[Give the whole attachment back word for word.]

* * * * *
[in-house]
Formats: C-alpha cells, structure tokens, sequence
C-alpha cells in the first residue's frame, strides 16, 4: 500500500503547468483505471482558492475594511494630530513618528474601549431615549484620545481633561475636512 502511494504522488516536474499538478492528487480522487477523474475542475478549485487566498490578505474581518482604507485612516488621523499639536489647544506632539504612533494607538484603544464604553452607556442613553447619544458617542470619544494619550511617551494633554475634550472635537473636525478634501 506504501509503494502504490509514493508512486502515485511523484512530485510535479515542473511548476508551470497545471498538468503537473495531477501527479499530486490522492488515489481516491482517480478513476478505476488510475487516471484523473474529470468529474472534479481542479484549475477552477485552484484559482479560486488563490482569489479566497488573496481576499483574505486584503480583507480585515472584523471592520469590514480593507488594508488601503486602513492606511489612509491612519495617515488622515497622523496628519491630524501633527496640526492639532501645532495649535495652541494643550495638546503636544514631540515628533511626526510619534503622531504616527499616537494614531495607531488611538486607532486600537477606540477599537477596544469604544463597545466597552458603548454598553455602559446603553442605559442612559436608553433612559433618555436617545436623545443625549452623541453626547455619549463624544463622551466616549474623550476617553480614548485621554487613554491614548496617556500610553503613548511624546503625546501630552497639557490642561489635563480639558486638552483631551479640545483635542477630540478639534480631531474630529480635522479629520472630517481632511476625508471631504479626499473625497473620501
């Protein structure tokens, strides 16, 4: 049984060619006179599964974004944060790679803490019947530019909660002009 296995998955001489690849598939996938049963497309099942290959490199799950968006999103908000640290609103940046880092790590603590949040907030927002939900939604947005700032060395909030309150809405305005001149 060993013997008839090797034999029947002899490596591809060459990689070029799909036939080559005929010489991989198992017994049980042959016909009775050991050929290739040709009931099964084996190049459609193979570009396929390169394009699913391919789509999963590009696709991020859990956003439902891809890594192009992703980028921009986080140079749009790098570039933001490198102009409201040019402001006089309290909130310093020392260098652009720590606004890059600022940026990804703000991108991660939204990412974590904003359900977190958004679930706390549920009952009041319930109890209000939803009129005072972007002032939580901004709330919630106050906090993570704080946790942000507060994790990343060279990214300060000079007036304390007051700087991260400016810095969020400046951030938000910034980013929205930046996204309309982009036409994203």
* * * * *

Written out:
[in-house]
Formats: C-alpha cells, structure tokens, sequence
C-alpha cells in the first residue's frame, strides 16, 4: 500500500503547468483505471482558492475594511494630530513618528474601549431615549484620545481633561475636512 502511494504522488516536474499538478492528487480522487477523474475542475478549485487566498490578505474581518482604507485612516488621523499639536489647544506632539504612533494607538484603544464604553452607556442613553447619544458617542470619544494619550511617551494633554475634550472635537473636525478634501 506504501509503494502504490509514493508512486502515485511523484512530485510535479515542473511548476508551470497545471498538468503537473495531477501527479499530486490522492488515489481516491482517480478513476478505476488510475487516471484523473474529470468529474472534479481542479484549475477552477485552484484559482479560486488563490482569489479566497488573496481576499483574505486584503480583507480585515472584523471592520469590514480593507488594508488601503486602513492606511489612509491612519495617515488622515497622523496628519491630524501633527496640526492639532501645532495649535495652541494643550495638546503636544514631540515628533511626526510619534503622531504616527499616537494614531495607531488611538486607532486600537477606540477599537477596544469604544463597545466597552458603548454598553455602559446603553442605559442612559436608553433612559433618555436617545436623545443625549452623541453626547455619549463624544463622551466616549474623550476617553480614548485621554487613554491614548496617556500610553503613548511624546503625546501630552497639557490642561489635563480639558486638552483631551479640545483635542477630540478639534480631531474630529480635522479629520472630517481632511476625508471631504479626499473625497473620501
């Protein structure tokens, strides 16, 4: 049984060619006179599964974004944060790679803490019947530019909660002009 296995998955001489690849598939996938049963497309099942290959490199799950968006999103908000640290609103940046880092790590603590949040907030927002939900939604947005700032060395909030309150809405305005001149 060993013997008839090797034999029947002899490596591809060459990689070029799909036939080559005929010489991989198992017994049980042959016909009775050991050929290739040709009931099964084996190049459609193979570009396929390169394009699913391919789509999963590009696709991020859990956003439902891809890594192009992703980028921009986080140079749009790098570039933001490198102009409201040019402001006089309290909130310093020392260098652009720590606004890059600022940026990804703000991108991660939204990412974590904003359900977190958004679930706390549920009952009041319930109890209000939803009129005072972007002032939580901004709330919630106050906090993570704080946790942000507060994790990343060279990214300060000079007036304390007051700087991260400016810095969020400046951030938000910034980013929205930046996204309309982009036409994203």